By Ernesto Londoño
Washington Post Foreign Service
Tuesday, April 20, 2010; A05
BAGHDAD -- The two top leaders of the insurgent group al-Qaeda in Iraq were slain in a U.S. airstrike over the weekend, a decisive tactical victory for American and Iraqi forces and one that provides Prime Minister Nouri al-Maliki with additional political leverage at a crucial time.
Acting on a tip they received in recent days, Iraqi and U.S. Special Forces descended on a safe house shared by the leaders of the Sunni Muslim insurgent group in Tikrit, in northern Iraq, officials said Monday.
As the troops approached the house, an explosion occurred inside, likely the result of a suicide bombing, U.S. officials said. American forces then quickly dropped a bomb on the house, U.S. officials said.
Abu Ayyub al-Masri, an Egyptian who was the leader of al-Qaeda in Iraq, and Abu Omar al-Baghdadi, the shadowy leader of the group's umbrella organization, the Islamic State of Iraq, were among those killed in the operation early Sunday, Maliki and U.S. officials said.
"The deaths of these terrorists is potentially the most significant blow to al-Qaeda in Iraq since the beginning of the insurgency," Gen. Ray Odierno, the top commander of U.S. troops in Iraq, said in a statement.
One American soldier was killed and three were injured during the operation in a helicopter crash, the U.S. military said. Officials emphasized that Iraqi troops had led the operation.
After being markedly weakened during the U.S. troop surge in 2007, al-Qaeda in Iraq reemerged as a serious threat last year with a series of spectacular attacks that struck at the heart of the Iraqi state, casting a pall over its Shiite-led government and the impending drawdown of American troops.
Today, the group no longer has a steady supply of foreign funding, grass-roots support, or scores of foreign fighters willing to travel to Iraq to carry out suicide bombings. The killing of Masri and Baghdadi will only weaken the group further.
But writing the obituary of the Sunni insurgency in Iraq would be premature, U.S. officials warned.
"Nobody thinks this is the end of their brand of extremism," a U.S. intelligence official said, speaking on the condition of anonymity.
Officials say the group could draw more recruits if Sunnis continue to feel disenfranchised by the Shiite-dominated political establishment and decide to resort to violence. Their disillusionment could be further exacerbated as U.S. troops, seen largely as their protectors, pull out.
U.S. officials also note that al-Qaeda in Iraq has a history of rapidly propping up new leaders.
Maliki announced Masri's and Baghdadi's deaths during a televised news conference. The announcement was initially met with skepticism: Maliki's government has in the past falsely reported the death and the capture of Baghdadi, most recently last spring. It never retracted the claim.
U.S. officials asserted Monday, however, that they were certain that Masri and Baghdadi had been killed, saying DNA evidence had been used to confirm their identities.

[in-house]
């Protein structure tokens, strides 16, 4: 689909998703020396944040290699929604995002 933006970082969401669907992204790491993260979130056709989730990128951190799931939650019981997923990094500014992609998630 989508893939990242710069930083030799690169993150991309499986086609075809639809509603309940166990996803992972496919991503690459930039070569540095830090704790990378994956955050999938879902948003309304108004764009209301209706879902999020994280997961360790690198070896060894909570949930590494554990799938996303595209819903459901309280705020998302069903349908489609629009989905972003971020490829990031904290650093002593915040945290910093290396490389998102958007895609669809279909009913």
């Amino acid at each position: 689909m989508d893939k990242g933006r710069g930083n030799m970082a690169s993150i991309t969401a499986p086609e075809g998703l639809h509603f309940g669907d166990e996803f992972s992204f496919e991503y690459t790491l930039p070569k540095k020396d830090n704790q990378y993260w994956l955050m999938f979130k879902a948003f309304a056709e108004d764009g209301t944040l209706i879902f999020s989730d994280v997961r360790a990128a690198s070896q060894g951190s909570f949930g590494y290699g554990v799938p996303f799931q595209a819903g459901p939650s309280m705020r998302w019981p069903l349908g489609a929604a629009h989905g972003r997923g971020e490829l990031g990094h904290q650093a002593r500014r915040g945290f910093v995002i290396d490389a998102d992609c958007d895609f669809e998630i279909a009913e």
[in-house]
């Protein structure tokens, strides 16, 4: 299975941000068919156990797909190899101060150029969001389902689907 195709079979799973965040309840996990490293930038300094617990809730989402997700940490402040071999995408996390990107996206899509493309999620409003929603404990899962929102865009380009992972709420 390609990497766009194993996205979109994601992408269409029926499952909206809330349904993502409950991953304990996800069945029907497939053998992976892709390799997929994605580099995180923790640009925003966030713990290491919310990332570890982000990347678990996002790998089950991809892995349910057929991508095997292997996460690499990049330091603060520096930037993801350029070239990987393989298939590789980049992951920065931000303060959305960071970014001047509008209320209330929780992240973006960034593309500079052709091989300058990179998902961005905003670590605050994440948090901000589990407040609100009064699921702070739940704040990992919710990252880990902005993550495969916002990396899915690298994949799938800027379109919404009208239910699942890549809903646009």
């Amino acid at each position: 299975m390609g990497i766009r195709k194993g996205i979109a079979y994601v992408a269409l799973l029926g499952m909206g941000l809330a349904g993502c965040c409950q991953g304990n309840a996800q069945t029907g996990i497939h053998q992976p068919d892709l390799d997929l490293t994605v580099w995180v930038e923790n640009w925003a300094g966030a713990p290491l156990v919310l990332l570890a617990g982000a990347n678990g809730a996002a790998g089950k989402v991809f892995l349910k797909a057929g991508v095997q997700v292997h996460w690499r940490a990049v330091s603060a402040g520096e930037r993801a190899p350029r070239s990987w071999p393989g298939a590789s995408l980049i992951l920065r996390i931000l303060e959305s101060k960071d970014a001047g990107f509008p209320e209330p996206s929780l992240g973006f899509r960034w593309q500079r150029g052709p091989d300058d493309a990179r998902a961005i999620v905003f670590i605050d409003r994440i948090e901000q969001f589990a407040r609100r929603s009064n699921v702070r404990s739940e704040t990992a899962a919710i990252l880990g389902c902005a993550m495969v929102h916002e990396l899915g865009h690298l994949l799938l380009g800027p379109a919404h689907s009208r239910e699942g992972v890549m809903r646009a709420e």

Maliki stands to gain from the slaying of the men -- Masri was perhaps the most wanted person in Iraq -- at a time that is critical to his political future. He has made restoring security and weaning Iraq from dependence on the U.S. military centerpieces of his bid to keep his job once a new parliament is seated. Maliki's bloc, which came in second in the elections, securing 89 seats, must woo other coalitions in order to secure the 163 votes needed to appoint a new prime minister.
Monday's announcement appeared to put to rest the debate over whether Baghdadi was a fictional character, a real person or a composite. U.S. intelligence officials said in 2007 that they thought Baghdadi was a fictional figure created by non-Iraqi leaders to bolster the standing of the foreign-led extremist organization in a deeply nationalistic country. They later speculated that several leaders used the nom de guerre.
On Monday, U.S. officials identified Baghdadi as Hamid Dawud Muhammad Khalil al-Zawi.
Masri, who was also known as Abu Hamza al-Muhajer but whose real name was Yusif al-Dardiri, rose to the helm of the organization after Jordanian Abu Musab al-Zarqawi was killed in a U.S. airstrike in June 2006.
U.S. officials said one of Baghdadi's sons and one of Masri's assistants also were killed in the operation. Iraqi officials took 16 other men into custody, the U.S. military said.
Al-Qaeda in Iraq was the largest and deadliest insurgent group spawned by the deep dissatisfaction and sense of disenfranchisement many Sunnis felt after the 2003 U.S.-led invasion gave rise to a Shiite-dominated government.
At its peak in 2006 and 2007, the group carried out massive car bombings and suicide attacks targeting mainly Shiite Muslim civilians, fueling a wave of sectarian violence that drove the country to the brink of anarchy. It also killed scores of U.S. troops.
The Islamic State of Iraq branded itself as a parallel state that sought to depose the U.S.-backed government and run Iraq based on dogmatic Islamic ideology.
Some Iraqis were buoyed by the news of the deaths. Mohammed Abbas, 25, a policeman, was among a group of officers celebrating on the street Monday evening.
"Maliki wouldn't show up on TV if the news wasn't true," he said.
Nearby, shopkeeper Mahmood Hussein, 45, was less enthusiastic.
"Al-Qaeda can replace their leaders, and terrorism and violence will not end in Iraq," he said. "The Iraqi citizens don't care about this news. We care about job opportunities and a new government forming soon that won't be as greedy."
Staff writers Greg Miller and Anne E. Kornblut in Washington and special correspondent Aziz Alwan in Baghdad contributed to this report.